KANSAS CITY — It’s been a big year for plant-based meat alternatives, particularly for two companies manufacturing them: Beyond Meat, Inc. and Impossible Foods. Both plant protein producers have seen a surge in food service partnerships in 2019, with national restaurant chains, meal kit makers and food service providers adding their meatless offerings to menus. These innovations have only increased following both Beyond Meat’s and Impossible Foods’ reformulation of their flagship burger products.
In June, Beyond Meat unveiled a new formulation for its Beyond Burger. The new iteration of the plant-based patty features a vegetarian version of marbling made from coconut oil and cocoa butter. The marbling is designed to melt and tenderize like beef fat, Beyond Meat said. Made with a blend of pea, mung bean and rice proteins, the new Beyond Burger recipe provides a “meatier taste and texture that mimics the chew and juiciness of beef,” Beyond Meat said. It provides 20 grams of protein per 4-oz patty, offers a more neutral flavor and aroma profile, and includes a simplified ingredient list that excludes gluten, soy and G.M.O.s.
“The new Beyond Burger is the next step in our journey toward building meat directly from plants that delivers a consumer experience indistinguishable from its animal protein equivalent,” said Ethan Brown, founder and chief executive officer of Beyond Meat, when the new burger debuted.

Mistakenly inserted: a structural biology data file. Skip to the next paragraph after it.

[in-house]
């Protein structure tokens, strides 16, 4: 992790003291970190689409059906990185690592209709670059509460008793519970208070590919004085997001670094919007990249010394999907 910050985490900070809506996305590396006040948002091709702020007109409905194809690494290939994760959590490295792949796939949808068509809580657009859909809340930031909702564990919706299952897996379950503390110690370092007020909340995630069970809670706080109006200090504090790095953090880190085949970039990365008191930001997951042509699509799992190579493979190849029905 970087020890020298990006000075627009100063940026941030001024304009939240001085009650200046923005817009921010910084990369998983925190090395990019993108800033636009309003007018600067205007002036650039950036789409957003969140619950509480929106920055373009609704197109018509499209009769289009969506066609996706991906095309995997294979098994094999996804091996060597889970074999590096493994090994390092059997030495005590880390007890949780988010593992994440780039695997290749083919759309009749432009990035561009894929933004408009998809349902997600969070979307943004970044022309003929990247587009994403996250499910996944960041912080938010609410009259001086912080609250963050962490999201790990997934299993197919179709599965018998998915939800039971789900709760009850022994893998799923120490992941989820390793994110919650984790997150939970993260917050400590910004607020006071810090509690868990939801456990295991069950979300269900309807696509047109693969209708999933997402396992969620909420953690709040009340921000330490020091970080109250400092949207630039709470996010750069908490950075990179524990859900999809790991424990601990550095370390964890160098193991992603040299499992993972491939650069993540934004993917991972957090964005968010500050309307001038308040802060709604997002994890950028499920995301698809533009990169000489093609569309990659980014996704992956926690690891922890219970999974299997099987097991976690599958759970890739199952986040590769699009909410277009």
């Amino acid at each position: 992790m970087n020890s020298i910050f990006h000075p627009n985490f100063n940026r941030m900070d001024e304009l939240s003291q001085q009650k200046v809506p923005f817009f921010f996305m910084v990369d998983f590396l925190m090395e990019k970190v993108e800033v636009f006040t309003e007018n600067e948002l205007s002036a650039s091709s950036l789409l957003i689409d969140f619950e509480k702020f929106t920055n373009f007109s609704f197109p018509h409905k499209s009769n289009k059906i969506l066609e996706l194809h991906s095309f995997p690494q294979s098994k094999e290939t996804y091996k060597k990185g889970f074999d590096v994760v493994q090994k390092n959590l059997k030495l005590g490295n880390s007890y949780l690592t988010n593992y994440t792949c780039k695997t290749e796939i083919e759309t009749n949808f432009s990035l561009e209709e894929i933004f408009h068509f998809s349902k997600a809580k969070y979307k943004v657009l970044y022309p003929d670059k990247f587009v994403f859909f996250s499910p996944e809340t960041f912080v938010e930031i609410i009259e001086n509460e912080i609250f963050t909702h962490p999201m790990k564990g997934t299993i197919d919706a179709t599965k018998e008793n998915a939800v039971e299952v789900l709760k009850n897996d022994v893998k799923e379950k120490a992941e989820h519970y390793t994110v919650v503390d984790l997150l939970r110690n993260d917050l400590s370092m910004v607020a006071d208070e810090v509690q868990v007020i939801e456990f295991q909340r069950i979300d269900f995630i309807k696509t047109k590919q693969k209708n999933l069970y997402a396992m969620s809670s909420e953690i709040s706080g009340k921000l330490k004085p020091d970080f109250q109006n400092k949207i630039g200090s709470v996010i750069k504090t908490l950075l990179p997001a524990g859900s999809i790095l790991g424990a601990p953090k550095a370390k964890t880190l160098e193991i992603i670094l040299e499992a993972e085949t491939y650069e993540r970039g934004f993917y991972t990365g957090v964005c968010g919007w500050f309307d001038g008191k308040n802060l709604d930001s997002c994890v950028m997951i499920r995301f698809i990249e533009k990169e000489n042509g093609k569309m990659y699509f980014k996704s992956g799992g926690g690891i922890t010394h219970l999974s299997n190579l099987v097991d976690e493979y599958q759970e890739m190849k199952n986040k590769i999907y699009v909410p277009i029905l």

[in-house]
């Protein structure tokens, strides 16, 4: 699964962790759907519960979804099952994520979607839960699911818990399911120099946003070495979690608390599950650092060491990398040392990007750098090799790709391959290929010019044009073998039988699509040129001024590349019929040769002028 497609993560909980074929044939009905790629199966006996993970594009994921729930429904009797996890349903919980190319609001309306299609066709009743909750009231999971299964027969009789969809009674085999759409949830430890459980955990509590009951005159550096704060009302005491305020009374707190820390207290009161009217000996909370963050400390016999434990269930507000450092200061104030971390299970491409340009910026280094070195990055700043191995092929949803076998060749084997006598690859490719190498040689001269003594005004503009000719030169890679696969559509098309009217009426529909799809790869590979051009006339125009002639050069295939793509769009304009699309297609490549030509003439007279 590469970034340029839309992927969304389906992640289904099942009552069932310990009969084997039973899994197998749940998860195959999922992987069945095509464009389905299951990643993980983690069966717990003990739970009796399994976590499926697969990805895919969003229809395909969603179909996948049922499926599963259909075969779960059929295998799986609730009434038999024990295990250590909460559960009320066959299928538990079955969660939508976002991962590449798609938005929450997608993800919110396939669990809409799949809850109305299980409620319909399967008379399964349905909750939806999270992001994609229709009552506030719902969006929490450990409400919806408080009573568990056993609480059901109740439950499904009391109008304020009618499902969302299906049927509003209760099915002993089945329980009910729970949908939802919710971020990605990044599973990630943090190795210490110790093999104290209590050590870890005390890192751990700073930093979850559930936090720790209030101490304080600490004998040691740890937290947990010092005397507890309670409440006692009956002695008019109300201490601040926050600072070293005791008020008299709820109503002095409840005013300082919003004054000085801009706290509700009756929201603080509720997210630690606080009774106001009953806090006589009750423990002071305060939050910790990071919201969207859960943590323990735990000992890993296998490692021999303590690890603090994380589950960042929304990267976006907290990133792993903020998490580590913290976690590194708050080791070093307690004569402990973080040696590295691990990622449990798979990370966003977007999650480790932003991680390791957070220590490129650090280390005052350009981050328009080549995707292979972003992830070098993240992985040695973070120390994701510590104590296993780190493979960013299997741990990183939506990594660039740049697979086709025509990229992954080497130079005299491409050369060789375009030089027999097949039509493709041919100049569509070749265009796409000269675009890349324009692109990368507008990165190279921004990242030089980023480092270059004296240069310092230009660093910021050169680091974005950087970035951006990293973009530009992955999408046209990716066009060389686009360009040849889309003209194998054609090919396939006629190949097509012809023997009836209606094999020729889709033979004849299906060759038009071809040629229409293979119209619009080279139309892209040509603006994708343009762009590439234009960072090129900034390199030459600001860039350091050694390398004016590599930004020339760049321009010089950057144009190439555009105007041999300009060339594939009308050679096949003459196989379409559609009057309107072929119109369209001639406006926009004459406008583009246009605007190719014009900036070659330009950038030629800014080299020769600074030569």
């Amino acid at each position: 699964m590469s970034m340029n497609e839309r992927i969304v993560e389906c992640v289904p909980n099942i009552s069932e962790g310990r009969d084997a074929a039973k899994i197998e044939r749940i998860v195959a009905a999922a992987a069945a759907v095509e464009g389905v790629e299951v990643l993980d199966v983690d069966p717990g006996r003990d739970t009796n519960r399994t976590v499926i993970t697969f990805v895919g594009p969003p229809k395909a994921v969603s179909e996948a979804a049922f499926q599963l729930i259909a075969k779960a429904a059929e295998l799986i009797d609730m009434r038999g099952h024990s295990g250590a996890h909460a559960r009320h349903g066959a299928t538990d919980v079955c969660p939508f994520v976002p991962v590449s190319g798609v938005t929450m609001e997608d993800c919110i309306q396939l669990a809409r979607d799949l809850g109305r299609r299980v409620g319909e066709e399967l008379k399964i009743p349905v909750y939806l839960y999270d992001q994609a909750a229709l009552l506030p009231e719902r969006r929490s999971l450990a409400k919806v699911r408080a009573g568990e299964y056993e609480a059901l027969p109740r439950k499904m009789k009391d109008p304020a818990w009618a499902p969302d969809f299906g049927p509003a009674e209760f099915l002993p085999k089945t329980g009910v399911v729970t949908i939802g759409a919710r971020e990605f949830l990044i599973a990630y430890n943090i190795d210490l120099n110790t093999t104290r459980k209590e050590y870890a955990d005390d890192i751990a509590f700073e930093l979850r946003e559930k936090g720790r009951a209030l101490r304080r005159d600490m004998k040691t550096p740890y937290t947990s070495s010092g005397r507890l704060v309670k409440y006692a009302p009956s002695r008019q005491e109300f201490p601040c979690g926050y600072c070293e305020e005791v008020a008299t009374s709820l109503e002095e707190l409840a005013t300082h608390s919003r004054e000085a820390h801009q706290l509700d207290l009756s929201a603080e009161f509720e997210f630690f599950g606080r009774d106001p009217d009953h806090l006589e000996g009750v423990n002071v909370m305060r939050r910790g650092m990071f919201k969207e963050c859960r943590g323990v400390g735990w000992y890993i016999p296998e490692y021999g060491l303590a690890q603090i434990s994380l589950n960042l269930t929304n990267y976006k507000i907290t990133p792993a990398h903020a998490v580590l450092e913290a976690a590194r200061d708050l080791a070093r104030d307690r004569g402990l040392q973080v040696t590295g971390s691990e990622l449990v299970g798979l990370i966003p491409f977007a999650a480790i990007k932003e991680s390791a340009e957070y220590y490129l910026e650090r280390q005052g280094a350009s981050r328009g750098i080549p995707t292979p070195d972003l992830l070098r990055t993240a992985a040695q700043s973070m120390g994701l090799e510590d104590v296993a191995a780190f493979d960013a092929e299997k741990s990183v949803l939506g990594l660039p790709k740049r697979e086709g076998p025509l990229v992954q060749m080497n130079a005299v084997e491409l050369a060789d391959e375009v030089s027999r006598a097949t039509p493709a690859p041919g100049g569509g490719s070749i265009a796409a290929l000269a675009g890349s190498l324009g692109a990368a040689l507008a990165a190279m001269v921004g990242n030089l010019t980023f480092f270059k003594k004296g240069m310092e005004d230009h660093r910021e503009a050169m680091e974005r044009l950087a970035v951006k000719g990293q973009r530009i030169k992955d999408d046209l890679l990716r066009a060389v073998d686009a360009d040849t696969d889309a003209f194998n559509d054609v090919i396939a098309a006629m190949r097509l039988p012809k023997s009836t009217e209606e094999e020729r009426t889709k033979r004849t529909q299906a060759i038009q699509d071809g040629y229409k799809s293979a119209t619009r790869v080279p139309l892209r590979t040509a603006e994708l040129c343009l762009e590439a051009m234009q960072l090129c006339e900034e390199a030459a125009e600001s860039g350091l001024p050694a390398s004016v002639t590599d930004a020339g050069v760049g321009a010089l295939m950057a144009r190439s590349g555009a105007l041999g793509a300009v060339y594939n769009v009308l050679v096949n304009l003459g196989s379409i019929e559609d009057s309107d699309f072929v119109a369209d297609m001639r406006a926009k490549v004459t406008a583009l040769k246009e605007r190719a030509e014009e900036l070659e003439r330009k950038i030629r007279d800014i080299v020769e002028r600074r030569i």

The company also offers Beyond Breakfast Sausage, made with pea, mung bean, brown rice and sunflower seed protein. Beyond Meat’s portfolio of fresh and frozen plant-based proteins is sold at more than 30,000 retail and food service outlets worldwide.
The Beyond Burger was the second plant-based patty to get an update this year. In January, Impossible Foods debuted an upgraded recipe for its Impossible Burger in response to consumer demand for wheat- and gluten-free options.
The Impossible Burger 2.0 is made with soy protein rather than wheat protein and contains no gluten, animal hormones or antibiotics. And, while the original Impossible Burger was designed for flat-top cooking at restaurants, the new version may be steamed, seared or sizzled on slats over an open flame and also works in ground meat dishes such as meatballs and chilis, Impossible Foods said.
“The newest Impossible Burger delivers everything that matters to hard-core meat lovers, including taste, nutrition and versatility,” said Patrick Brown, M.D., founder and c.e.o. of Impossible Foods, at the time of the announcement. “This is the plant-based meat that will eliminate the need for animals in the food chain and make the global food system sustainable.”